Salvador Dali, the world's most widely publicized surrealist artist, went to Paris in 1929 and revitalized surrealism with his scandalous film, The Andalusion Dog, and his realistically detailed dream-fantasy paintings full of slapstick and sexual innuendo. As a writer, Dali proposed two highly influential ideas. The first, the paranoiac-critical theory, revolutionized the expression and interpretation of simultaneous conscious and unconscious perceptions. The second involved a theory of ultra-modern sculpture by which ordinary objects were transformed into disconcerting furniture and clothing.Following the controversial World War I-period readymades of Marcel Duchamp and Man Ray, which presented mass-produced objects as poetic sculpture, surrealist objects embodied artists' responsibility to explore the irrational imagination. Such objects as lobster telephones by Dali and his colleagues, most of them unfortunately lost in the chaos of World War II, highlighted the group's exhibitions all over the world during the 1930s.The Dali telephone shown on the cover of this month's Arts magazine was recently acquired by The Minneapolis Institute of Arts and is one of ten commissioned around 1937 by the American-born art patron Edward James (1908-1984) for his fashionable homes in London and West Dean, Sussex. Because James worked closely with Syrie Maugham (1879-1955), the influential interior designer who championed all white decors, six of the Dali objects were fabricated in white, while the other four were created from black telephones and red replica lobsters.While an interpretation of Dali's object is neither possible nor desirable, it is worth pointing our that both lobsters and telephones figured extensively in his 1930's works. In 1933 Dali included people with lobsters on their heads in several pieces, extending a favorite device of providing the figures in his art with odd headwear (rocks, loaves of bread, shoes, chicken) presumably as curious symbols for mental states. Indeed, someone placing a call with one of Dali's lobster telephones would temporarily appear to wear a lobster hat. For his design for the cover of James's Minotaure magazine in 1936, Dali incorporated a lobster in the cutaway stomach area of a figure whose body amounts to another furniture object—in this case a chest of drawers. Identifying with the bottom-dwelling lobster, Dali dressed in a diver's suit for a farce lecture he delivered at the 1936 London International Exhibition of Surrealism-as if his artist's role obliged him to search the darkest and most silent depths of experience. Later that same year in New York, Dali exhibited a lobster telephone (now lost) as part of a window display at the Bonwit Teller department store. He entitled a similar object (also now lost) Aphrodisiac Telephone when he included it in the 1938 International Exhibition of Surrealism in Paris. At the World's Fair in New York in 1939, Dali again included lobsters as costume props for the live mermaids in his controversial Dream of Venus pavilion. During this time, Dali made no less than half a dozen hybrid still-life landscape paintings featuring telephone headpieces as modern oracles of disembodied verbal communication.Considering Dali's prolonged obsession with the lobster telephone, it is fitting that in his best-selling madcap autobiography, The Secret Life of Salvador Dali (1942), he writes: "I do not understand why, when I ask for a grilled lobster in a restaurant, I am never served a cooked telephone; I do not understand why champagne is always chilled and why on the other hand telephones, which are habitually so frightfully warn and disagreeably sticky to the touch, are not also put in silver buckets with crushed ice around them."Charles F. Stuckey is the Patrick and Aimee Butler Curator of Paintings.The Institute's Dali telephone, a classic and imaginative example of the artist transforming a commonplace object into sculpture, can be viewed in Gallery 304.Related ImagesSalvador Dali created this piece more than 20 years after his Aphrodisiac Telephone.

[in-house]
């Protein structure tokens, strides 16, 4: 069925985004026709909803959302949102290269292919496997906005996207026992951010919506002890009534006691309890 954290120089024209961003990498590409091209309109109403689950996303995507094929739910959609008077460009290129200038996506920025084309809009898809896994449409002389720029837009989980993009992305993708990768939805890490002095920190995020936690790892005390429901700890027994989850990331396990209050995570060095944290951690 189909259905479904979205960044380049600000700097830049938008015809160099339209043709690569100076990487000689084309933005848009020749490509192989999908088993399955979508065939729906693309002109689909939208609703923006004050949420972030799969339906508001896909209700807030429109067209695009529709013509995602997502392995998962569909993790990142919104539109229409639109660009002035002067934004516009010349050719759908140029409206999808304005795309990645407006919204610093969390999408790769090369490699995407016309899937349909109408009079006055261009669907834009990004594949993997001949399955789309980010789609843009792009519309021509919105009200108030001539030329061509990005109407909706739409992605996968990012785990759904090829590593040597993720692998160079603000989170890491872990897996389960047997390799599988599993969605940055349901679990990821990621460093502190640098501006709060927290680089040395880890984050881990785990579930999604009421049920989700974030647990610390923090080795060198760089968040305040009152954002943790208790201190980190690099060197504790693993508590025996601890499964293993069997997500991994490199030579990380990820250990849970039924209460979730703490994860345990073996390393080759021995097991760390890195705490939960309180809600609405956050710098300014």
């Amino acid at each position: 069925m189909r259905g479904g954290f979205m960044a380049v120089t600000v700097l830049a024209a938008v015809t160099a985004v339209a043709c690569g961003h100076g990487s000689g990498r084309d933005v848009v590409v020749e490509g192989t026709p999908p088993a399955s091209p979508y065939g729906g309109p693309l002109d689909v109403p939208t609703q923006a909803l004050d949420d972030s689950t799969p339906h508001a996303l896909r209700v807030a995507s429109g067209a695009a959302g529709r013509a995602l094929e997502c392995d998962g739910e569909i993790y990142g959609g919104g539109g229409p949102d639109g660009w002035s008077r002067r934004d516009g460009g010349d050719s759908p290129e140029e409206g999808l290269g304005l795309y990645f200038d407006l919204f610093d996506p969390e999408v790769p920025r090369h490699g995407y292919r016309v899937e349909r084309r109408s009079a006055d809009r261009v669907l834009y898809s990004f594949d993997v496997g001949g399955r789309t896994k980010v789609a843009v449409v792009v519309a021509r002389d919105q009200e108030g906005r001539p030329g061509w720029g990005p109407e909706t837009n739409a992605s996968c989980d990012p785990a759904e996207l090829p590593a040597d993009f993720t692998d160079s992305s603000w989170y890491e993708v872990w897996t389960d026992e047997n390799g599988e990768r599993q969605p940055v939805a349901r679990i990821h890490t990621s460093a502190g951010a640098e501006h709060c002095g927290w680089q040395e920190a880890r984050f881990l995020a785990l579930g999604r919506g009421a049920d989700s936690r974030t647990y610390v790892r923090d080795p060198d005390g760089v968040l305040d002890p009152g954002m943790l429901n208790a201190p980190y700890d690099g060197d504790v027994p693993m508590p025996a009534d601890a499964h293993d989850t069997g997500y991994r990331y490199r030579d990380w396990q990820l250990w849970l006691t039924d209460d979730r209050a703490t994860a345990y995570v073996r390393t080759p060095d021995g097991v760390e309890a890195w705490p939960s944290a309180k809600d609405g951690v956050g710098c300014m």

The painting is on view in Gallery 207. Portrait of Juan de Pareja, the Assistant to Velasquez, 1960
Oil on canvas
Gift of Mrs. John Sargent Pillsbury, Sr. The photograph for this Time magazine (December 14, 1936) cover was taken by Man Ray at essentially the same time Dali was working on his lobster telephone.